After a brief retirement from competitive rowing, to pursue a medical degree, Levack's Dr. Steven Daniel returned to the podium earlier this month with a silver medal at the 2016 Invictus Games in Orlando, Florida.
Britain's Prince Harry started the Paralympic-style event for wounded, injured or sick armed services personnel and veterans.
Long before he pursued a career in medicine, Daniel was a career infantryman and paratrooper in the Royal Canadian Regiment.
He joined the army in 1993, right after graduating from high school, and served in peacekeeping missions in Croatia and Bosnia, and later served in Afghanistan in 2003.
“It's just something I felt strongly about,” he said about his career with the military.
But in 2005 he was injured during a routine parachuting training exercise in Trenton, and fractured his T-11 vertebra.
The accident paralyzed him from the waist down, and ended his career with the military.
Daniel moved back to Greater Sudbury, and turned to sport to help with his recovery.
“I've always been passionate about health and fitness,” he said.
He was looking for an adaptive sport to take on, and decided to go with rowing.
His friend Thomas Merritt, a professor of chemistry and biochemestry at Laurentian University, had started an adaptive rowing program through the Sudbury Rowing Club.
Daniel excelled at the sport, and competed in the 2008 Beijing Paralympic Games.
Shortly after moving back to Sudbury, Daniel also returned to school.
He earned a business diploma at Cambrian College, and then pursued health promotion at Laurentian.
In 2011 Daniel was accepted into the Northern Ontario School of Medicine at the age of 37. He was the oldest student in his class.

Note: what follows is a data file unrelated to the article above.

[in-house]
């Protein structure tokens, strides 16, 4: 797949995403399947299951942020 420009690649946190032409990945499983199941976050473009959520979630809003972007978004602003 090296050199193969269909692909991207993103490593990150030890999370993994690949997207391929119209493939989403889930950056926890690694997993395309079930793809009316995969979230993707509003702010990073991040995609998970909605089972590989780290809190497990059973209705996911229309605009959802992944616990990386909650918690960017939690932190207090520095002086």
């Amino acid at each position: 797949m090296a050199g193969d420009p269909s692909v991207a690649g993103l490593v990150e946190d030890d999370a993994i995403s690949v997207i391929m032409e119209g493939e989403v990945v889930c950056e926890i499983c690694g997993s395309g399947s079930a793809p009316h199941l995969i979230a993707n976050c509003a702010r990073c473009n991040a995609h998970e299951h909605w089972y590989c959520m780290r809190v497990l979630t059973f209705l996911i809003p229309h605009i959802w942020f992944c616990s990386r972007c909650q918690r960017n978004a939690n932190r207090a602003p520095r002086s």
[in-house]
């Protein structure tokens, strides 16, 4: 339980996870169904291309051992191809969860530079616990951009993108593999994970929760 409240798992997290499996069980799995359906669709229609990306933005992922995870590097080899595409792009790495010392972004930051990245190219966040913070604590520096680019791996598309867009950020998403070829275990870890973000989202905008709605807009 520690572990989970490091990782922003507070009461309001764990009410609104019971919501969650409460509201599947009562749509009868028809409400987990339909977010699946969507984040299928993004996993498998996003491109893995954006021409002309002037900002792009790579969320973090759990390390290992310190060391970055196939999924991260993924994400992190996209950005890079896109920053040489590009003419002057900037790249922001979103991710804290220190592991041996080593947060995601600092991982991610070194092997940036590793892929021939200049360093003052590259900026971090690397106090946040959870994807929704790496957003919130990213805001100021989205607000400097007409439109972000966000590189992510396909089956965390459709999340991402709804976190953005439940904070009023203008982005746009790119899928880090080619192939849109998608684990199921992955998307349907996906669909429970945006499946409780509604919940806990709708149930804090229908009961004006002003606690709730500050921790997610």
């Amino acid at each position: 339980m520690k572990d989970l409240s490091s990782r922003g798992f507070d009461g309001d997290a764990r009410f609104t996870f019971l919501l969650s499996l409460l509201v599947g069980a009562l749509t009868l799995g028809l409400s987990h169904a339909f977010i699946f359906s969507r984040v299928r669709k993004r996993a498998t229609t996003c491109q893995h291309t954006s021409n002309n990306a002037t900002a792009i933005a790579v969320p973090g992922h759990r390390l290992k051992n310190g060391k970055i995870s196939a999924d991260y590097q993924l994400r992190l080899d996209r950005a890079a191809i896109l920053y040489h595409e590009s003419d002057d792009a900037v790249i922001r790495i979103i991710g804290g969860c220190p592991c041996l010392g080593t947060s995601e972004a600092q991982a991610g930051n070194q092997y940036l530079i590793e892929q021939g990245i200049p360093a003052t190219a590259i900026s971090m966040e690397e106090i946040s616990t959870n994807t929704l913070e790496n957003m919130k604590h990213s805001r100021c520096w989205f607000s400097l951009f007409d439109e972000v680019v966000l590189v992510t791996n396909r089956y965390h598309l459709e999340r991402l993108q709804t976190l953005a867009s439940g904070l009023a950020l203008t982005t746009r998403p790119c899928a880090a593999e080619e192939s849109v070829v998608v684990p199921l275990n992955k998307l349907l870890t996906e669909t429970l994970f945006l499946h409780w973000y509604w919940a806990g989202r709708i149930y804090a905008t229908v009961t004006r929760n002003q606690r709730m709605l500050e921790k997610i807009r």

He is now completing the first year of a family medicine residency in Sudbury.
In 2009 he had to put competitive rowing on hold to focus on this studies. But despite often working 13-hour days in his residency, he had to make an exception for the Invictus Games.
“It's hard to articulate how meaningful these games are to us,” he said, referring to his fellow veterans.
He arrived in Orlando on May 4, with his wife Danielle and 13-year-old son Owen.
Daniel said the Invictus Games were the first time his son had seen him compete, and added it was important for him to see other soldiers and veterans who have overcome adversity.
Many of his fellow competitors – from 14 countries – have been injured in Afghanistan and Iraq, and like Daniel, have turned to sport to aid their recovery.
By the end of the competition he got to join New Zealand's Kenneth Barnes and Australian Mark Urquart on the podium with a silver medal in the one-minute indoor rowing competition. Daniel rowed a distance of 247 metres in the competition.
Since returning to Canada Daniel said he has already heard from many other veterans about the 2017 Invictus Games in Toronto.
Daniel said that as a physician and athlete, he hopes to continue to advocate for people with disabilities and veterans.